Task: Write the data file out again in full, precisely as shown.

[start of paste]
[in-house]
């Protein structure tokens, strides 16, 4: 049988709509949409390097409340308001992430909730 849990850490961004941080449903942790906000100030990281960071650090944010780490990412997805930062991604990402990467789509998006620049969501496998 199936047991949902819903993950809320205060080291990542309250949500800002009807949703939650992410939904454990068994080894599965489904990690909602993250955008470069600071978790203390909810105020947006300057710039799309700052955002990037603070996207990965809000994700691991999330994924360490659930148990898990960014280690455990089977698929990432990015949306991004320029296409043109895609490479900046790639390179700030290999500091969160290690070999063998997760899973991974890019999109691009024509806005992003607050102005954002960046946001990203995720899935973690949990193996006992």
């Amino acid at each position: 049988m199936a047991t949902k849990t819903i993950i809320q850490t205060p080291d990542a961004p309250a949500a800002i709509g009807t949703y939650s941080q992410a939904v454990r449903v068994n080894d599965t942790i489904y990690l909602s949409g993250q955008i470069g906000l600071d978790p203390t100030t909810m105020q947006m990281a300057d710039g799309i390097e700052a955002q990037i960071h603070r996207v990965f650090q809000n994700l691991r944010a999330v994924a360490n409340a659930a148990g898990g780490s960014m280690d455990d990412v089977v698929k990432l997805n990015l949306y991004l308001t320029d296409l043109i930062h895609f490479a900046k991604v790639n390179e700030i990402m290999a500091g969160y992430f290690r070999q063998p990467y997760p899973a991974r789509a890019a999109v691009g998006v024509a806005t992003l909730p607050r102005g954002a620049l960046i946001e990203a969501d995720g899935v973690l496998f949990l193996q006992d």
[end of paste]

[in-house]
């Protein structure tokens, strides 16, 4: 049988709509949409390097409340308001992430909730 849990850490961004941080449903942790906000100030990281960071650090944010780490990412997805930062991604990402990467789509998006620049969501496998 199936047991949902819903993950809320205060080291990542309250949500800002009807949703939650992410939904454990068994080894599965489904990690909602993250955008470069600071978790203390909810105020947006300057710039799309700052955002990037603070996207990965809000994700691991999330994924360490659930148990898990960014280690455990089977698929990432990015949306991004320029296409043109895609490479900046790639390179700030290999500091969160290690070999063998997760899973991974890019999109691009024509806005992003607050102005954002960046946001990203995720899935973690949990193996006992």
């Amino acid at each position: 049988m199936a047991t949902k849990t819903i993950i809320q850490t205060p080291d990542a961004p309250a949500a800002i709509g009807t949703y939650s941080q992410a939904v454990r449903v068994n080894d599965t942790i489904y990690l909602s949409g993250q955008i470069g906000l600071d978790p203390t100030t909810m105020q947006m990281a300057d710039g799309i390097e700052a955002q990037i960071h603070r996207v990965f650090q809000n994700l691991r944010a999330v994924a360490n409340a659930a148990g898990g780490s960014m280690d455990d990412v089977v698929k990432l997805n990015l949306y991004l308001t320029d296409l043109i930062h895609f490479a900046k991604v790639n390179e700030i990402m290999a500091g969160y992430f290690r070999q063998p990467y997760p899973a991974r789509a890019a999109v691009g998006v024509a806005t992003l909730p607050r102005g954002a620049l960046i946001e990203a969501d995720g899935v973690l496998f949990l193996q006992d």